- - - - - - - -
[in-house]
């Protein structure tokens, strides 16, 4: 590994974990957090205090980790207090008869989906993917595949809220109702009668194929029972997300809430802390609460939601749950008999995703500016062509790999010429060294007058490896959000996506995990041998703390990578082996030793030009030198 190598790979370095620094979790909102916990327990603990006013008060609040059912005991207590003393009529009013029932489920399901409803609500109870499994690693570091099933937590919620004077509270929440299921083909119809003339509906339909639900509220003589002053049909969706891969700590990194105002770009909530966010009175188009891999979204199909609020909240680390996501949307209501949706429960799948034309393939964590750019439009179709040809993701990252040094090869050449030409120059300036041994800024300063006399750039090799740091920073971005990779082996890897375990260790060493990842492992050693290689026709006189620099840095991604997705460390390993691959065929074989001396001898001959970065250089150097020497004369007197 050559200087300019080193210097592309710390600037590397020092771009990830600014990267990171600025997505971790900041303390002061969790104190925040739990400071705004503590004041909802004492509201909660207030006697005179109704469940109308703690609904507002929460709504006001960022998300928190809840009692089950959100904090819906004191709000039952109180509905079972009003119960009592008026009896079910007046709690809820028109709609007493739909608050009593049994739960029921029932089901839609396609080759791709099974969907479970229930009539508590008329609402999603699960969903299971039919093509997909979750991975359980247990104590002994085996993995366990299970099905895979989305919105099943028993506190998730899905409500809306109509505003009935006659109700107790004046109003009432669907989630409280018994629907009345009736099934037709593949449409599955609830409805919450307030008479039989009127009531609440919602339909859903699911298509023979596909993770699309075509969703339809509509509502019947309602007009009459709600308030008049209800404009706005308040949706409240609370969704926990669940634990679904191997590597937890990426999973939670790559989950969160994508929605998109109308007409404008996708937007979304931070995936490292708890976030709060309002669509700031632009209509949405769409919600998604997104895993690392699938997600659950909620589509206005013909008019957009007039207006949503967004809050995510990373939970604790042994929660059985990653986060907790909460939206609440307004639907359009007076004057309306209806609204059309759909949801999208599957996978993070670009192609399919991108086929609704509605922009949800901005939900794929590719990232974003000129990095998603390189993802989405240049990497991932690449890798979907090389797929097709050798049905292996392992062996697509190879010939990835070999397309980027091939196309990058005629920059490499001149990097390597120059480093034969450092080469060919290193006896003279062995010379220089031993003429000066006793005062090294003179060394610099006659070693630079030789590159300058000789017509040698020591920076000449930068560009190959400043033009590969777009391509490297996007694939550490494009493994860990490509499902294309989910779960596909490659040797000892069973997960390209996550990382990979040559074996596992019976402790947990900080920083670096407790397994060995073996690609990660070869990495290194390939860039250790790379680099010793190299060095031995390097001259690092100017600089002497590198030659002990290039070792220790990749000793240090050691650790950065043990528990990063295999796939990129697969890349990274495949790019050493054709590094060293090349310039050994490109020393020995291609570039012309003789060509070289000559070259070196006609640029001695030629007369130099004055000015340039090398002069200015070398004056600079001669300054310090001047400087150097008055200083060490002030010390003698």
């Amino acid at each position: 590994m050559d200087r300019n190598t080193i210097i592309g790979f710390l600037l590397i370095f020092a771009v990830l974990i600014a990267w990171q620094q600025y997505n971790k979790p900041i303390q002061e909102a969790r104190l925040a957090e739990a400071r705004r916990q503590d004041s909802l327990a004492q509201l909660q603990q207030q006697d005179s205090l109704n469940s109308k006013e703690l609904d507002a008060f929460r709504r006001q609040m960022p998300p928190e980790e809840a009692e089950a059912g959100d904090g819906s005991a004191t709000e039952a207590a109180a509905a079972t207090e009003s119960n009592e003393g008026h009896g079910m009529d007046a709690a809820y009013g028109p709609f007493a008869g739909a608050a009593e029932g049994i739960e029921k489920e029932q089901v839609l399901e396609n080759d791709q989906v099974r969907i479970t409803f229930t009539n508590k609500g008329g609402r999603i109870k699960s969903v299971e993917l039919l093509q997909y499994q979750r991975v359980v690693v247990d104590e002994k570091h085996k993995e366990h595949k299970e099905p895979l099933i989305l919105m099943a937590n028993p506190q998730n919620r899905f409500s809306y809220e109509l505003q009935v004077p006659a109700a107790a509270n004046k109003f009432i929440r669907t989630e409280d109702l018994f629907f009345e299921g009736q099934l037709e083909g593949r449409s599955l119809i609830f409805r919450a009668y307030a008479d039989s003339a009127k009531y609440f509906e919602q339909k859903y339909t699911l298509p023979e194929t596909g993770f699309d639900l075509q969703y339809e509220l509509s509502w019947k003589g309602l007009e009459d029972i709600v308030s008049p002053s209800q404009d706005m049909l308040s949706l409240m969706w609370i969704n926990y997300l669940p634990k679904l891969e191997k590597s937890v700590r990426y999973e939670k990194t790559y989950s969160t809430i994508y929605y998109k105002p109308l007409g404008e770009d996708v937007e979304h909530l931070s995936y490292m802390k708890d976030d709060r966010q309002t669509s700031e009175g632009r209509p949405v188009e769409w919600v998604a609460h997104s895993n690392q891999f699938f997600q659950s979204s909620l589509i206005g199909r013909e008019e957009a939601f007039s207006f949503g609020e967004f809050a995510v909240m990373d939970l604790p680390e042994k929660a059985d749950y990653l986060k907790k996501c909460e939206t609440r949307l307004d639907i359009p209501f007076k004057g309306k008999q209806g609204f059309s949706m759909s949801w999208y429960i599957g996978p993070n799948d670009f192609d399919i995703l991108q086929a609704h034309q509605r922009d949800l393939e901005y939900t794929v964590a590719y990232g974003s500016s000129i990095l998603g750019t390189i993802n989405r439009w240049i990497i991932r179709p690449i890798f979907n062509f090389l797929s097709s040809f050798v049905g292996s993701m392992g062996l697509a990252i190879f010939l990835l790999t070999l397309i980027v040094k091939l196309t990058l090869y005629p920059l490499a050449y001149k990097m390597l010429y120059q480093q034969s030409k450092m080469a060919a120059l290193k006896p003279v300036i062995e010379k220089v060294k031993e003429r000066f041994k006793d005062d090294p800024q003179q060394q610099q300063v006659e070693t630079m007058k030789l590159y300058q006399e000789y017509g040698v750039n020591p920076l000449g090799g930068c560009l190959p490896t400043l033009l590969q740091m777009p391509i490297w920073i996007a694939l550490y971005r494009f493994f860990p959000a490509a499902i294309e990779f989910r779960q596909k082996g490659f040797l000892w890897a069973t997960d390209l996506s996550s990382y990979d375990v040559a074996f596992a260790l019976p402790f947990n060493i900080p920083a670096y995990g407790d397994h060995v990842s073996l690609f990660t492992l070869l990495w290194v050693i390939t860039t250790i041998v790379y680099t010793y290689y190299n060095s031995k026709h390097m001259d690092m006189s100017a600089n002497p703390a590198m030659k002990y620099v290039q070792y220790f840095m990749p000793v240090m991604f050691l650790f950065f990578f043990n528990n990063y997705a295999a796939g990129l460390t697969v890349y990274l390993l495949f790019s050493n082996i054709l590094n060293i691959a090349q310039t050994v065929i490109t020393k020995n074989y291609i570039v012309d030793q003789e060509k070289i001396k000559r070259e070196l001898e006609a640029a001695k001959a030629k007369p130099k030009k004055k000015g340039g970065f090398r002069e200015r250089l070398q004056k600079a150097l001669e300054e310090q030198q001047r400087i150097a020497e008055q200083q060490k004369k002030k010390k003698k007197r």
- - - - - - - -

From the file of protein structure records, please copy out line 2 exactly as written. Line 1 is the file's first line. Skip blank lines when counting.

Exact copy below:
């Protein structure tokens, strides 16, 4: 590994974990957090205090980790207090008869989906993917595949809220109702009668194929029972997300809430802390609460939601749950008999995703500016062509790999010429060294007058490896959000996506995990041998703390990578082996030793030009030198 190598790979370095620094979790909102916990327990603990006013008060609040059912005991207590003393009529009013029932489920399901409803609500109870499994690693570091099933937590919620004077509270929440299921083909119809003339509906339909639900509220003589002053049909969706891969700590990194105002770009909530966010009175188009891999979204199909609020909240680390996501949307209501949706429960799948034309393939964590750019439009179709040809993701990252040094090869050449030409120059300036041994800024300063006399750039090799740091920073971005990779082996890897375990260790060493990842492992050693290689026709006189620099840095991604997705460390390993691959065929074989001396001898001959970065250089150097020497004369007197 050559200087300019080193210097592309710390600037590397020092771009990830600014990267990171600025997505971790900041303390002061969790104190925040739990400071705004503590004041909802004492509201909660207030006697005179109704469940109308703690609904507002929460709504006001960022998300928190809840009692089950959100904090819906004191709000039952109180509905079972009003119960009592008026009896079910007046709690809820028109709609007493739909608050009593049994739960029921029932089901839609396609080759791709099974969907479970229930009539508590008329609402999603699960969903299971039919093509997909979750991975359980247990104590002994085996993995366990299970099905895979989305919105099943028993506190998730899905409500809306109509505003009935006659109700107790004046109003009432669907989630409280018994629907009345009736099934037709593949449409599955609830409805919450307030008479039989009127009531609440919602339909859903699911298509023979596909993770699309075509969703339809509509509502019947309602007009009459709600308030008049209800404009706005308040949706409240609370969704926990669940634990679904191997590597937890990426999973939670790559989950969160994508929605998109109308007409404008996708937007979304931070995936490292708890976030709060309002669509700031632009209509949405769409919600998604997104895993690392699938997600659950909620589509206005013909008019957009007039207006949503967004809050995510990373939970604790042994929660059985990653986060907790909460939206609440307004639907359009007076004057309306209806609204059309759909949801999208599957996978993070670009192609399919991108086929609704509605922009949800901005939900794929590719990232974003000129990095998603390189993802989405240049990497991932690449890798979907090389797929097709050798049905292996392992062996697509190879010939990835070999397309980027091939196309990058005629920059490499001149990097390597120059480093034969450092080469060919290193006896003279062995010379220089031993003429000066006793005062090294003179060394610099006659070693630079030789590159300058000789017509040698020591920076000449930068560009190959400043033009590969777009391509490297996007694939550490494009493994860990490509499902294309989910779960596909490659040797000892069973997960390209996550990382990979040559074996596992019976402790947990900080920083670096407790397994060995073996690609990660070869990495290194390939860039250790790379680099010793190299060095031995390097001259690092100017600089002497590198030659002990290039070792220790990749000793240090050691650790950065043990528990990063295999796939990129697969890349990274495949790019050493054709590094060293090349310039050994490109020393020995291609570039012309003789060509070289000559070259070196006609640029001695030629007369130099004055000015340039090398002069200015070398004056600079001669300054310090001047400087150097008055200083060490002030010390003698």